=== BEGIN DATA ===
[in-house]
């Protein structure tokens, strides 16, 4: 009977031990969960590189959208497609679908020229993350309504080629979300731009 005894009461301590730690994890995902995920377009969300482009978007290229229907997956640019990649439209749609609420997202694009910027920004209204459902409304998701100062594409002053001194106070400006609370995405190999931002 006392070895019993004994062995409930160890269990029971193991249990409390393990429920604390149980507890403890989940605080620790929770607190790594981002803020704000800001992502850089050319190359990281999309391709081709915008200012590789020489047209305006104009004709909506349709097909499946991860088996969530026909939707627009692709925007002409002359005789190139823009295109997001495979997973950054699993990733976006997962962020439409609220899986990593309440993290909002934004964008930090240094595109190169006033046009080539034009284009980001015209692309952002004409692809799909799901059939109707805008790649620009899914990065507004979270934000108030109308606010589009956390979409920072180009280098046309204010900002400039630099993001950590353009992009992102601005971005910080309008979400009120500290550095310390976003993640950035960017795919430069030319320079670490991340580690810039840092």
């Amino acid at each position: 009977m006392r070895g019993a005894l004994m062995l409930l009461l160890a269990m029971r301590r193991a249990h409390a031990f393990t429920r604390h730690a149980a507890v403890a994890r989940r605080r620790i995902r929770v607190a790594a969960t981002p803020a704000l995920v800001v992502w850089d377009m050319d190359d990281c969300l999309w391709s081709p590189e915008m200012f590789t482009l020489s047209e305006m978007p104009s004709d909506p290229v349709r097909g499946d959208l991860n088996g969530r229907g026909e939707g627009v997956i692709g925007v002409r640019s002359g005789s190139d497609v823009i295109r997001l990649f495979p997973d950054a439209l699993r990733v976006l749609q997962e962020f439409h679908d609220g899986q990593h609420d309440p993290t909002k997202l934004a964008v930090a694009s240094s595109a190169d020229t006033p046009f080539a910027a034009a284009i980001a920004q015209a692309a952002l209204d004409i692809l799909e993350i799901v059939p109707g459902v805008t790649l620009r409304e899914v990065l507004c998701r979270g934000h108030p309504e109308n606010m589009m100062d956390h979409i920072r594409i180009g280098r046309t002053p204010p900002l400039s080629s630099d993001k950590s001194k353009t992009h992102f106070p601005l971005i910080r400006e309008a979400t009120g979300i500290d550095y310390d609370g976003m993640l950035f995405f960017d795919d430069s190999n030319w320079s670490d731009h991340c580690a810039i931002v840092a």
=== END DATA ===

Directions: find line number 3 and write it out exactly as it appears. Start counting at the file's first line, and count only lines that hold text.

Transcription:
């Amino acid at each position: 009977m006392r070895g019993a005894l004994m062995l409930l009461l160890a269990m029971r301590r193991a249990h409390a031990f393990t429920r604390h730690a149980a507890v403890a994890r989940r605080r620790i995902r929770v607190a790594a969960t981002p803020a704000l995920v800001v992502w850089d377009m050319d190359d990281c969300l999309w391709s081709p590189e915008m200012f590789t482009l020489s047209e305006m978007p104009s004709d909506p290229v349709r097909g499946d959208l991860n088996g969530r229907g026909e939707g627009v997956i692709g925007v002409r640019s002359g005789s190139d497609v823009i295109r997001l990649f495979p997973d950054a439209l699993r990733v976006l749609q997962e962020f439409h679908d609220g899986q990593h609420d309440p993290t909002k997202l934004a964008v930090a694009s240094s595109a190169d020229t006033p046009f080539a910027a034009a284009i980001a920004q015209a692309a952002l209204d004409i692809l799909e993350i799901v059939p109707g459902v805008t790649l620009r409304e899914v990065l507004c998701r979270g934000h108030p309504e109308n606010m589009m100062d956390h979409i920072r594409i180009g280098r046309t002053p204010p900002l400039s080629s630099d993001k950590s001194k353009t992009h992102f106070p601005l971005i910080r400006e309008a979400t009120g979300i500290d550095y310390d609370g976003m993640l950035f995405f960017d795919d430069s190999n030319w320079s670490d731009h991340c580690a810039i931002v840092a």